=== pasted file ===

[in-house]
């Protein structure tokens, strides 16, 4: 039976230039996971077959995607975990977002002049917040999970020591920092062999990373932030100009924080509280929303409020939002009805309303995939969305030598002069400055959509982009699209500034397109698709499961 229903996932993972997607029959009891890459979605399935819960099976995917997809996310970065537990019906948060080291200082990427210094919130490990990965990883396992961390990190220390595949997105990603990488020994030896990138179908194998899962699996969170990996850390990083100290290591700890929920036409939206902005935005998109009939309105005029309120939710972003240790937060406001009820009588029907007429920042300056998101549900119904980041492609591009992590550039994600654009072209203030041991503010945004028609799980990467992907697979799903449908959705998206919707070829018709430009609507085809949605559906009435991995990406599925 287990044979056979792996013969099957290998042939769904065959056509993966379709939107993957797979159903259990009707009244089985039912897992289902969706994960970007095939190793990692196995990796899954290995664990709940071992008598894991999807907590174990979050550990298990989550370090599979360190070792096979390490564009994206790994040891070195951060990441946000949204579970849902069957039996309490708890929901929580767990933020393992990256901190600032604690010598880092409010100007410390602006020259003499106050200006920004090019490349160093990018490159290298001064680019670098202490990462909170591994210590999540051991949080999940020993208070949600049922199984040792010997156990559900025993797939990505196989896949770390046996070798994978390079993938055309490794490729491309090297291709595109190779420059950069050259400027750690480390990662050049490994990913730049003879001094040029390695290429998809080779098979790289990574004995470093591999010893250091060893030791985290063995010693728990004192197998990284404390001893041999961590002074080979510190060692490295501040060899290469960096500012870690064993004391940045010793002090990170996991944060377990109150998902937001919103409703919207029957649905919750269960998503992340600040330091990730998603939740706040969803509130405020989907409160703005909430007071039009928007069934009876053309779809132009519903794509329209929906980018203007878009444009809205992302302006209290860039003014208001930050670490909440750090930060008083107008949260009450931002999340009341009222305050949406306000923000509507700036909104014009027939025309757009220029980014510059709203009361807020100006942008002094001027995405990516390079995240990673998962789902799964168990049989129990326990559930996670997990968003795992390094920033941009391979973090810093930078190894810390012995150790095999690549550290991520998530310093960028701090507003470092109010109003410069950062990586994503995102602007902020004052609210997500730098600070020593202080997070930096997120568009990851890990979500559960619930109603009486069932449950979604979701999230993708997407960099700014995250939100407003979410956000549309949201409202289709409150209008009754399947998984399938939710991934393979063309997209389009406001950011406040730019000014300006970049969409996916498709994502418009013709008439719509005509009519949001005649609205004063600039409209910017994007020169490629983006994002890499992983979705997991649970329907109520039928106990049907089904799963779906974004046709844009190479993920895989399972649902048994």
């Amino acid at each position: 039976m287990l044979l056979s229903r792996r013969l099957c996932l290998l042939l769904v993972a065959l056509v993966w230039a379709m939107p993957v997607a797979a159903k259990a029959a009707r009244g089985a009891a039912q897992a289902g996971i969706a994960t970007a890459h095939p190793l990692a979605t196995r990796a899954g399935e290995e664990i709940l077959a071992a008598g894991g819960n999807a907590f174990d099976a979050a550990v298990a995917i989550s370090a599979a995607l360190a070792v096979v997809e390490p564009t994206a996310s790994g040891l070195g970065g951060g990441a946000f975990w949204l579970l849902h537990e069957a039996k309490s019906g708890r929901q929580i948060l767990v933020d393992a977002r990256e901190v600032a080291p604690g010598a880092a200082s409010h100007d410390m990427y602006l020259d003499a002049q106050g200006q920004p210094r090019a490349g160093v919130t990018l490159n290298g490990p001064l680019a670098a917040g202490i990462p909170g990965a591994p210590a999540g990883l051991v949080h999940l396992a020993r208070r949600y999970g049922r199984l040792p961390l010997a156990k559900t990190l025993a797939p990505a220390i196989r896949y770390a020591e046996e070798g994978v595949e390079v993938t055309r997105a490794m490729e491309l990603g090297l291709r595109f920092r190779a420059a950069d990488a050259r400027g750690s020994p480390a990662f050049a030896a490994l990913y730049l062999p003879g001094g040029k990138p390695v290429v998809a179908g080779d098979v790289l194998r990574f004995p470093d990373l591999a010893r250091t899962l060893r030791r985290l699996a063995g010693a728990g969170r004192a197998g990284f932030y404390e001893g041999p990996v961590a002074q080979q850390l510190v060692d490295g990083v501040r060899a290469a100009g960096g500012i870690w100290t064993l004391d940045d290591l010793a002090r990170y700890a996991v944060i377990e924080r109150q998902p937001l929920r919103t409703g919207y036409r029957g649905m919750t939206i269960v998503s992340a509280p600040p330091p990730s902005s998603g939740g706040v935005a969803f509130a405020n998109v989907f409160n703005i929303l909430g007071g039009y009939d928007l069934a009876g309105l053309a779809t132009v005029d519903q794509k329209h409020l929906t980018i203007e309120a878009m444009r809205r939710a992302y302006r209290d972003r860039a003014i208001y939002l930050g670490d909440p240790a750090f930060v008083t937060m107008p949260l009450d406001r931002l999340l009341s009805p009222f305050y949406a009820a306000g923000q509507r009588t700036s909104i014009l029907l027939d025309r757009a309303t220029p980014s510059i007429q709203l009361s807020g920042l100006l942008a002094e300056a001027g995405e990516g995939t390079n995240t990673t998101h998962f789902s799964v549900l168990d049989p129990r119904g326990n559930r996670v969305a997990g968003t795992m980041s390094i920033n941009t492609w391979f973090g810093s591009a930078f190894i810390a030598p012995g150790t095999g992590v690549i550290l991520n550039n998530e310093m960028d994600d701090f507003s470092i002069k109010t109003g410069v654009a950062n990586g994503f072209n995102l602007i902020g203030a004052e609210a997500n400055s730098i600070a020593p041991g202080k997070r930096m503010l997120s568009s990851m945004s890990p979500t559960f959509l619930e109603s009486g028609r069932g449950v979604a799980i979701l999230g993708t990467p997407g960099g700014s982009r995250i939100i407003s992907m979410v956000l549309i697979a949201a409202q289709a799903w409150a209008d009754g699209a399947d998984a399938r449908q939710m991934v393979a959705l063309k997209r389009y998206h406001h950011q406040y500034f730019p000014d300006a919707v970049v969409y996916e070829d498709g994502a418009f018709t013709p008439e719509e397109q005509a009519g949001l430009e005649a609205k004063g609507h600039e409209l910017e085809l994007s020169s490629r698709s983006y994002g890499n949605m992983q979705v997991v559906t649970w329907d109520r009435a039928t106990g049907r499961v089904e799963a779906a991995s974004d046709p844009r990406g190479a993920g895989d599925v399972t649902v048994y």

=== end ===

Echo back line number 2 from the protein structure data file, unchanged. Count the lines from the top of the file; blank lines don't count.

């Protein structure tokens, strides 16, 4: 039976230039996971077959995607975990977002002049917040999970020591920092062999990373932030100009924080509280929303409020939002009805309303995939969305030598002069400055959509982009699209500034397109698709499961 229903996932993972997607029959009891890459979605399935819960099976995917997809996310970065537990019906948060080291200082990427210094919130490990990965990883396992961390990190220390595949997105990603990488020994030896990138179908194998899962699996969170990996850390990083100290290591700890929920036409939206902005935005998109009939309105005029309120939710972003240790937060406001009820009588029907007429920042300056998101549900119904980041492609591009992590550039994600654009072209203030041991503010945004028609799980990467992907697979799903449908959705998206919707070829018709430009609507085809949605559906009435991995990406599925 287990044979056979792996013969099957290998042939769904065959056509993966379709939107993957797979159903259990009707009244089985039912897992289902969706994960970007095939190793990692196995990796899954290995664990709940071992008598894991999807907590174990979050550990298990989550370090599979360190070792096979390490564009994206790994040891070195951060990441946000949204579970849902069957039996309490708890929901929580767990933020393992990256901190600032604690010598880092409010100007410390602006020259003499106050200006920004090019490349160093990018490159290298001064680019670098202490990462909170591994210590999540051991949080999940020993208070949600049922199984040792010997156990559900025993797939990505196989896949770390046996070798994978390079993938055309490794490729491309090297291709595109190779420059950069050259400027750690480390990662050049490994990913730049003879001094040029390695290429998809080779098979790289990574004995470093591999010893250091060893030791985290063995010693728990004192197998990284404390001893041999961590002074080979510190060692490295501040060899290469960096500012870690064993004391940045010793002090990170996991944060377990109150998902937001919103409703919207029957649905919750269960998503992340600040330091990730998603939740706040969803509130405020989907409160703005909430007071039009928007069934009876053309779809132009519903794509329209929906980018203007878009444009809205992302302006209290860039003014208001930050670490909440750090930060008083107008949260009450931002999340009341009222305050949406306000923000509507700036909104014009027939025309757009220029980014510059709203009361807020100006942008002094001027995405990516390079995240990673998962789902799964168990049989129990326990559930996670997990968003795992390094920033941009391979973090810093930078190894810390012995150790095999690549550290991520998530310093960028701090507003470092109010109003410069950062990586994503995102602007902020004052609210997500730098600070020593202080997070930096997120568009990851890990979500559960619930109603009486069932449950979604979701999230993708997407960099700014995250939100407003979410956000549309949201409202289709409150209008009754399947998984399938939710991934393979063309997209389009406001950011406040730019000014300006970049969409996916498709994502418009013709008439719509005509009519949001005649609205004063600039409209910017994007020169490629983006994002890499992983979705997991649970329907109520039928106990049907089904799963779906974004046709844009190479993920895989399972649902048994």